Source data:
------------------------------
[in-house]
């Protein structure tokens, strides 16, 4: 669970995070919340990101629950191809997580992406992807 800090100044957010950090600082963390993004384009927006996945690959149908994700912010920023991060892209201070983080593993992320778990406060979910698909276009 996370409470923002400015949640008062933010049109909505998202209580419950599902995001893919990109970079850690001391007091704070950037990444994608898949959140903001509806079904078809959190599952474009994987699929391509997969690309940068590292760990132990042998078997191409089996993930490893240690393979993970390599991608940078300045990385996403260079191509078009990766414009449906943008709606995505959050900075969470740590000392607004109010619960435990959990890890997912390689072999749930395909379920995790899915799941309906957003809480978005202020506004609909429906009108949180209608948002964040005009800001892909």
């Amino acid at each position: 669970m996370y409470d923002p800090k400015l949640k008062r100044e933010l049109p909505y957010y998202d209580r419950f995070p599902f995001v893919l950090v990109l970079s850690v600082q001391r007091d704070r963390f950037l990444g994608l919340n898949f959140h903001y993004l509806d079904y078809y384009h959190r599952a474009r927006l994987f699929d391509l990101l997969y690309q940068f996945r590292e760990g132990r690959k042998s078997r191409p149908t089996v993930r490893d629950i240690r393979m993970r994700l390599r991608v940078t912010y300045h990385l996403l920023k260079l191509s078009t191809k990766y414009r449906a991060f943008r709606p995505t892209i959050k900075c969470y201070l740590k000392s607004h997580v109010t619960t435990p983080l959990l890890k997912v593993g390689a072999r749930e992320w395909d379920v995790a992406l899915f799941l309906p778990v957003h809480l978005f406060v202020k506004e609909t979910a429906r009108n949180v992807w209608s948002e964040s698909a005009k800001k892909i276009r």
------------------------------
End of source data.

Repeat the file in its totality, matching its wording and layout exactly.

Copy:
[in-house]
């Protein structure tokens, strides 16, 4: 669970995070919340990101629950191809997580992406992807 800090100044957010950090600082963390993004384009927006996945690959149908994700912010920023991060892209201070983080593993992320778990406060979910698909276009 996370409470923002400015949640008062933010049109909505998202209580419950599902995001893919990109970079850690001391007091704070950037990444994608898949959140903001509806079904078809959190599952474009994987699929391509997969690309940068590292760990132990042998078997191409089996993930490893240690393979993970390599991608940078300045990385996403260079191509078009990766414009449906943008709606995505959050900075969470740590000392607004109010619960435990959990890890997912390689072999749930395909379920995790899915799941309906957003809480978005202020506004609909429906009108949180209608948002964040005009800001892909």
């Amino acid at each position: 669970m996370y409470d923002p800090k400015l949640k008062r100044e933010l049109p909505y957010y998202d209580r419950f995070p599902f995001v893919l950090v990109l970079s850690v600082q001391r007091d704070r963390f950037l990444g994608l919340n898949f959140h903001y993004l509806d079904y078809y384009h959190r599952a474009r927006l994987f699929d391509l990101l997969y690309q940068f996945r590292e760990g132990r690959k042998s078997r191409p149908t089996v993930r490893d629950i240690r393979m993970r994700l390599r991608v940078t912010y300045h990385l996403l920023k260079l191509s078009t191809k990766y414009r449906a991060f943008r709606p995505t892209i959050k900075c969470y201070l740590k000392s607004h997580v109010t619960t435990p983080l959990l890890k997912v593993g390689a072999r749930e992320w395909d379920v995790a992406l899915f799941l309906p778990v957003h809480l978005f406060v202020k506004e609909t979910a429906r009108n949180v992807w209608s948002e964040s698909a005009k800001k892909i276009r």